My research focuses on the role of VAP proteins in maintaining and regulating the function of the endoplasmic reticulum, and their misfunction in degenerative motor neuron diseases.
The first member of the VAP family of proteins, ApVAPA (or VAP-33), was identified in Aplysia californica, by its association with the synaptic vesicle protein VAMP/Synaptobrevin, hence the nomenclature VAMP/Synaptobrevin Associated Protein.
VAP proteins are found in all eukaryotic organisms studied to date.
Our work in Aplysia suggested that VAP proteins may be required for efficient synaptic transmission and several observations made by other groups indicate a functional role for VAP proteins in the secretory system.
Other studies have suggested a more general role in membrane protein trafficking. The MSP domain of VAP proteins can act as a FFAT domain-binding motif to tether cytosolic proteins to intracellular membranes. The Hepatitis C replication complex is also localized to the ER via interactions between VAPA and the viral proteins NS5A and B. We and our collaborators in Brazil have identified a mis-sense point mutation within the MSP domain of human vapB, VAPBP56S, that is associated with a dominant inherited form of motor neuron disease, Amyotrophic Lateral Sclerosis type VIII (ALS8).
The mutation causes the protein to form what appear to be aggregates throughout the cells.
We have recently shown that VAPA and VAPB can interact with an ER stress response transcription factor called ATF6, and that this association appears to reduce the activity of ATF6.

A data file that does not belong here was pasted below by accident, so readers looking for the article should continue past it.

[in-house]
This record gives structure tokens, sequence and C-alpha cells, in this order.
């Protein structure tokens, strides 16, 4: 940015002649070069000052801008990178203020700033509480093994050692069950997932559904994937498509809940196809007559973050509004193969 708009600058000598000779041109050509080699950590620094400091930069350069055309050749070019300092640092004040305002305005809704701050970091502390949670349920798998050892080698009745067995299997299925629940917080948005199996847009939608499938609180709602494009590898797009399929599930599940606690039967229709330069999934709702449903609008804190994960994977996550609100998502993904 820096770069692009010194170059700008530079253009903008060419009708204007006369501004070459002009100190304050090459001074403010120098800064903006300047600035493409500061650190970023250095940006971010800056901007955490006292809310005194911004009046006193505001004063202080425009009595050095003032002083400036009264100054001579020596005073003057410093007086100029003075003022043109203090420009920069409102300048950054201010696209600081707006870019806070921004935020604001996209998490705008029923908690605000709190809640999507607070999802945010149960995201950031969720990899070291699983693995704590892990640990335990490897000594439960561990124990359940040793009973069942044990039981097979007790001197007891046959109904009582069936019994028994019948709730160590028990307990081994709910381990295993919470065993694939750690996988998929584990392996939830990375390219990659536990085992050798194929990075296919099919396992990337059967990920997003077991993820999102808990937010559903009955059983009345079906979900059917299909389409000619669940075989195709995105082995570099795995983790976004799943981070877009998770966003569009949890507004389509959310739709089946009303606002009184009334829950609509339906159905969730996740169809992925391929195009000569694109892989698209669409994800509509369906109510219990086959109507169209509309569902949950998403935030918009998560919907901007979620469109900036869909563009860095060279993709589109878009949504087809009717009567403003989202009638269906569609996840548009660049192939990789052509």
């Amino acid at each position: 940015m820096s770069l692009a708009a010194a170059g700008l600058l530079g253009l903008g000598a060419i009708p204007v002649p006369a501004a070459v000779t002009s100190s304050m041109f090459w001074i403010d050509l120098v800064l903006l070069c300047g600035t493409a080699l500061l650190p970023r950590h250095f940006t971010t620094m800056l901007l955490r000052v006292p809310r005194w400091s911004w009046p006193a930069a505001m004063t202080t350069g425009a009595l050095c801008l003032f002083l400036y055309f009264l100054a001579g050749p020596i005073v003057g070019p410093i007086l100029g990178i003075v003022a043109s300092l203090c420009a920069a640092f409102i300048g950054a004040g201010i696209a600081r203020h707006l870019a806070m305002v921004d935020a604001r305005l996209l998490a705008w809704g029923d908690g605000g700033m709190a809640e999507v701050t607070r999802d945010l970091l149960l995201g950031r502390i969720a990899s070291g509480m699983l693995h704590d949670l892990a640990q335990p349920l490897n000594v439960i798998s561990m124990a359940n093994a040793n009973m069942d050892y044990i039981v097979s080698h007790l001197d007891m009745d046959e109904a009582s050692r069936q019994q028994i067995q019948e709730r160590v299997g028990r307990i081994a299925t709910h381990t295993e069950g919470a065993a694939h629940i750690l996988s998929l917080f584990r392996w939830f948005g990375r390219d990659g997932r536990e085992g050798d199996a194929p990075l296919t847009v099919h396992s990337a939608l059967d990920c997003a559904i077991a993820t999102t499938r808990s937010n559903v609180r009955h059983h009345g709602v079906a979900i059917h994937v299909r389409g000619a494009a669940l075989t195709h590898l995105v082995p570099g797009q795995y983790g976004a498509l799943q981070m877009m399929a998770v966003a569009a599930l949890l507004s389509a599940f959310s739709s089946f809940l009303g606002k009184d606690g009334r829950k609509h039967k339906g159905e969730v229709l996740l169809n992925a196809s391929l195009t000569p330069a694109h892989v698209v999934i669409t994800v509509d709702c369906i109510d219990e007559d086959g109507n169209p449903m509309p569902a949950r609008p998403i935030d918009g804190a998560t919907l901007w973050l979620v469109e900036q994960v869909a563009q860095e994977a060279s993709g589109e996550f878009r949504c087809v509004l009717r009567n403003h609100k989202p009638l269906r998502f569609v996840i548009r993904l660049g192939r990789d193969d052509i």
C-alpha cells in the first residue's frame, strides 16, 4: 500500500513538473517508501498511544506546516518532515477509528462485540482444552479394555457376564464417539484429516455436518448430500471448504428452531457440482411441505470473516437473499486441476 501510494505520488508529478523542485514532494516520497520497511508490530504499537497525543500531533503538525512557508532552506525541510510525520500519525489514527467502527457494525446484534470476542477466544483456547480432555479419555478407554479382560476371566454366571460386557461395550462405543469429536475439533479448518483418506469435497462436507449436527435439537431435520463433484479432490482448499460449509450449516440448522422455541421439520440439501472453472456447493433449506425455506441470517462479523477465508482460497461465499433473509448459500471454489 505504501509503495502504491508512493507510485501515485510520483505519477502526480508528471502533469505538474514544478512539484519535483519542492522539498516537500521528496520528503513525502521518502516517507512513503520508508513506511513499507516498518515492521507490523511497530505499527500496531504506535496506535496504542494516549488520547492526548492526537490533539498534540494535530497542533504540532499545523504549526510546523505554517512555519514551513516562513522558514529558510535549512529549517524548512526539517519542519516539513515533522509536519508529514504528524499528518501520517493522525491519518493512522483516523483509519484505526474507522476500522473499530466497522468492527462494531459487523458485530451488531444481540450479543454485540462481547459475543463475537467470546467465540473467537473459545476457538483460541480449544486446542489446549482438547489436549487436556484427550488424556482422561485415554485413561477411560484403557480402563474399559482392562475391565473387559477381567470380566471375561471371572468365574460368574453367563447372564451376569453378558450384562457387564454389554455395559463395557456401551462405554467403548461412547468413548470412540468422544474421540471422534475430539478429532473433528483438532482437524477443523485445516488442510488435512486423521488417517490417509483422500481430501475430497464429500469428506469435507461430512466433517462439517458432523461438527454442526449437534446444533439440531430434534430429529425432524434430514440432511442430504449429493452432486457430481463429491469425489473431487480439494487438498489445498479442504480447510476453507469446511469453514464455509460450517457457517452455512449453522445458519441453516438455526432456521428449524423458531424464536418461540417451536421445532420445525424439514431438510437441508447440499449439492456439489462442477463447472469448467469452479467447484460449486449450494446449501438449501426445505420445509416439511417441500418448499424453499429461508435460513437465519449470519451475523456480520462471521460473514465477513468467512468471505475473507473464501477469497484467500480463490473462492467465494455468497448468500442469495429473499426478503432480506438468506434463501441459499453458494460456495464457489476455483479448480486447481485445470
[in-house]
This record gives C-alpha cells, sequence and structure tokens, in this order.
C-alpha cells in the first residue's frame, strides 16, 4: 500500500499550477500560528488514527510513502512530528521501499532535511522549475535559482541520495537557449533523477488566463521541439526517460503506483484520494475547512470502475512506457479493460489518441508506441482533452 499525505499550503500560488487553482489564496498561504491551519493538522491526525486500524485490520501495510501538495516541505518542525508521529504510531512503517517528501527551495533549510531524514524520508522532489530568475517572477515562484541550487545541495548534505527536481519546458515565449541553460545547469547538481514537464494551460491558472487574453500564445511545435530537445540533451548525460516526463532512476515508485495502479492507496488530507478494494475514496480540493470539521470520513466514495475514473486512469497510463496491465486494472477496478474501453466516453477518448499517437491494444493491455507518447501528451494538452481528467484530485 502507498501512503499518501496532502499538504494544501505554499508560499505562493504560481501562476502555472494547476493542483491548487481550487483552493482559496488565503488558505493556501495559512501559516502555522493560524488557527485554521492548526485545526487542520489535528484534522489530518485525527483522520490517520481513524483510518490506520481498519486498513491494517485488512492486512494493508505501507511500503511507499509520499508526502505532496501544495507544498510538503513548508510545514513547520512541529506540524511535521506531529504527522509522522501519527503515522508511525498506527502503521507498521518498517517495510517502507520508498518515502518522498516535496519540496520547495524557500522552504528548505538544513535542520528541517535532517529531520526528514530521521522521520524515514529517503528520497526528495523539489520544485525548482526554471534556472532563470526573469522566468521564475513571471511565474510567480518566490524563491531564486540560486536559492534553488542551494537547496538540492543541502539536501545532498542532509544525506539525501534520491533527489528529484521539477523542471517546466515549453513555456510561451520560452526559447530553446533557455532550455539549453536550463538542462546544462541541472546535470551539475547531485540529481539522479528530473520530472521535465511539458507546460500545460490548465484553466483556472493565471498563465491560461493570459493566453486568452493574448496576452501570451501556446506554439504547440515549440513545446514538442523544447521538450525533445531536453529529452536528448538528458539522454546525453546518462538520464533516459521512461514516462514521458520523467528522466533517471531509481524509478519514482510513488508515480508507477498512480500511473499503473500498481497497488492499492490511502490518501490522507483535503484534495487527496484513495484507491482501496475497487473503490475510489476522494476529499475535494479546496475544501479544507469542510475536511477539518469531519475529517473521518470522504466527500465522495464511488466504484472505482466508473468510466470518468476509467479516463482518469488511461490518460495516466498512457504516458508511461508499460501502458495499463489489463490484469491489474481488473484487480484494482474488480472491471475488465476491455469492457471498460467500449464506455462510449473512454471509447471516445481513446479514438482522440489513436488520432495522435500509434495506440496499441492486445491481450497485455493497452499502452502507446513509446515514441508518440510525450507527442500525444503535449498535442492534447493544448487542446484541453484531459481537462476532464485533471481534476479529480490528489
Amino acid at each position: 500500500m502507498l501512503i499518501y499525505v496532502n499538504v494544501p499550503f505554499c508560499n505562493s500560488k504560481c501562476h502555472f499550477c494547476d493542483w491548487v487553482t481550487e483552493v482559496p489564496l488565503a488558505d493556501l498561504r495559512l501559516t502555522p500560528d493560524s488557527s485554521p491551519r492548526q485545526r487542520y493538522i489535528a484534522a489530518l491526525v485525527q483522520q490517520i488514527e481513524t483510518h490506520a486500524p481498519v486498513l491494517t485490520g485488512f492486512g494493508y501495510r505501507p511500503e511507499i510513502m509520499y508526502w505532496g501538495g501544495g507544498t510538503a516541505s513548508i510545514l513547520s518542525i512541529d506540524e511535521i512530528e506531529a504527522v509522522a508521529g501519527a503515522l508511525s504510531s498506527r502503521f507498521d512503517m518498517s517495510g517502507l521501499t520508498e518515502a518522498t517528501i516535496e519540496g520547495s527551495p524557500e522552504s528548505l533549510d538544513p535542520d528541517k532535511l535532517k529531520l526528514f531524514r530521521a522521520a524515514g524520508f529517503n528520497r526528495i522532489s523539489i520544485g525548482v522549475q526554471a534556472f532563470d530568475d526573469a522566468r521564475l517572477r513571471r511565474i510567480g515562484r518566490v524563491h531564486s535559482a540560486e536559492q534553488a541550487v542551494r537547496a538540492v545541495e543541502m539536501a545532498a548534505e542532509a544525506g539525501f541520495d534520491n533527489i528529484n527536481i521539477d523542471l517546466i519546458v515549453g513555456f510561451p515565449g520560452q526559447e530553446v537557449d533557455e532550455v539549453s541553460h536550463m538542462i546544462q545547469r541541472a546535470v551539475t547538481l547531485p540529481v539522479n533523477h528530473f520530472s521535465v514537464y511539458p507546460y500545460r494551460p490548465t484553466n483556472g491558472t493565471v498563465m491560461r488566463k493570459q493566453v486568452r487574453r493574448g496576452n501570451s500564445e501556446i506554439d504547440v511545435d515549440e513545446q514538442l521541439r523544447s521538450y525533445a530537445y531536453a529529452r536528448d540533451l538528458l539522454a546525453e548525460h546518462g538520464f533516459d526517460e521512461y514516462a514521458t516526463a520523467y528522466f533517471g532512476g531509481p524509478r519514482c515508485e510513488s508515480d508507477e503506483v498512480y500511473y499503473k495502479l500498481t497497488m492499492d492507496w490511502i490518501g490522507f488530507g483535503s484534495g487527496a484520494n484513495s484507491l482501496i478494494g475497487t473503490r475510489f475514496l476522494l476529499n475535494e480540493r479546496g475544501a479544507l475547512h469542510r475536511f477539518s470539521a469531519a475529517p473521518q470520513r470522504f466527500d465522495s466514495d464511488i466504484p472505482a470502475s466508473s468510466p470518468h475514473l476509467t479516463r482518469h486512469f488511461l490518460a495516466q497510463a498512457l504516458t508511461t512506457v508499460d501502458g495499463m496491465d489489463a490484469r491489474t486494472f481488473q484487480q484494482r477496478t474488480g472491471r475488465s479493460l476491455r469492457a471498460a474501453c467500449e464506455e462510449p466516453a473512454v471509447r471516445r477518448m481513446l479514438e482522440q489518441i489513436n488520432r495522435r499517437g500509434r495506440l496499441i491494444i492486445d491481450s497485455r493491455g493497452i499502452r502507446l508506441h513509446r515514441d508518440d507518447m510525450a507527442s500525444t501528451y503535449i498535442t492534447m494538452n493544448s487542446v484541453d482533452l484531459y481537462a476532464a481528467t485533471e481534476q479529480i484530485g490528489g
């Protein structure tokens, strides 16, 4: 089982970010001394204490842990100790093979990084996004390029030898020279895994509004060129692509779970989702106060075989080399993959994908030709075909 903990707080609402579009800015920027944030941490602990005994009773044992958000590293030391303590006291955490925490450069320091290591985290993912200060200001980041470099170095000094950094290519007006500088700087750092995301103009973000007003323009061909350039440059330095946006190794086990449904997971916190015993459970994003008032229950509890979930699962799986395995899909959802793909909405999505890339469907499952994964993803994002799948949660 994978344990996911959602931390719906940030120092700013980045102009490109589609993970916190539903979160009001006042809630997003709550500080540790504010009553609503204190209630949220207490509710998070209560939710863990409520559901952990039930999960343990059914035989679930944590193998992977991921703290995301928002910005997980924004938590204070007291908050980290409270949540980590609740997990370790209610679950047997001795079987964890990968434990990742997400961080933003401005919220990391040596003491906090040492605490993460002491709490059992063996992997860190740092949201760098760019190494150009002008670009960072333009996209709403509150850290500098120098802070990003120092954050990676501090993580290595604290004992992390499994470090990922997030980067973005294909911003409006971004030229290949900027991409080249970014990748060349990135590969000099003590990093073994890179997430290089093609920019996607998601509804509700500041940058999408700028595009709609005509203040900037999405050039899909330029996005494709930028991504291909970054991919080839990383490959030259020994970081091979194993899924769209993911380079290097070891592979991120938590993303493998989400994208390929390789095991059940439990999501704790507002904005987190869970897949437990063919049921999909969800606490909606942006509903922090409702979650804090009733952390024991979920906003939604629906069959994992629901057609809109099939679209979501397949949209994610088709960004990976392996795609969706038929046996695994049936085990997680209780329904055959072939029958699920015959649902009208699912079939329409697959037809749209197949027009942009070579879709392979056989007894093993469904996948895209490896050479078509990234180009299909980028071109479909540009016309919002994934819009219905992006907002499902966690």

The disease-associated VAPB mutation has a more profound inhibitory affect on ATF6 than the wild type protein.
Our current work focuses on determining the molecular constituents of the VAPBP56S aggregates, and characterising the mechanistic details of how VAP proteins regulate the transcriptional component of ER stress responses.
In so doing we hope to provide information on the molecular details of the motor neuron disease process.
Vascular endothelial cells (EC) regulate blood clotting and local inflammatory responses by secreting locally acting mediators including von Willebrand factor (vWF) and P-selectin. vWF and P-selectin secretion has been implicated in the early development of atherosclerosis, that typically affects only specific sites of the vasculature.
Both vWF and P-selectin are stored in endothelial-specific secretory organelles called Weibel-Palade bodies (WPb).
We collaborate with Dr Tom Carter and Dr Matthew Hannah at the National Institute for Medical Research, Mill Hill, who use fluorescently labeled proteins to study regulated secretion from EC cells in situ.
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Gkogkas C, Middleton S, Kremer AM, Wardrope C, Hannah M, Gillingwater TH and Skehel P (2008) VAPB interacts with and modulates the activity of ATF6. Human Molecular Genetics 17(11):1517-26.
Babich V, Meli A, Knipe L, Dempster JE, Skehel P, Hannah MJ and Carter T (2008) Selective release of molecules from Weibel Palade bodies during a lingering kiss. Blood 111(11):5282-90.
Erent M, Meli A, Moisoi N, Babich V, Hannah MJ, Skehel P, Knipe L, Zupancic G, Ogden D and Carter T (2007) Rate, extent and concentration dependence of histamine-evoked Weibel-Palade body exocytosis determined from individual fusion events in human endothelial cells. Journal of Physiology Aug 15;583(Pt 1):195-212.
Gillingwater TH, Wishart TM, Chen PE, Haley JE, Robertson K, MacDonald SH, Middleton S, Wawrowski K, Shipston MJ, Melmed S, Wyllie DJ, Skehel PA, Coleman MP and Ribchester RR (2006) The neuroprotective WldS gene regulates expression of PTTG1 and erythroid differentiation regulator 1-like gene in mice and human cells. Human Molecular Genetics Feb 15;15(4):625-35.
This article was published on Apr 16, 2010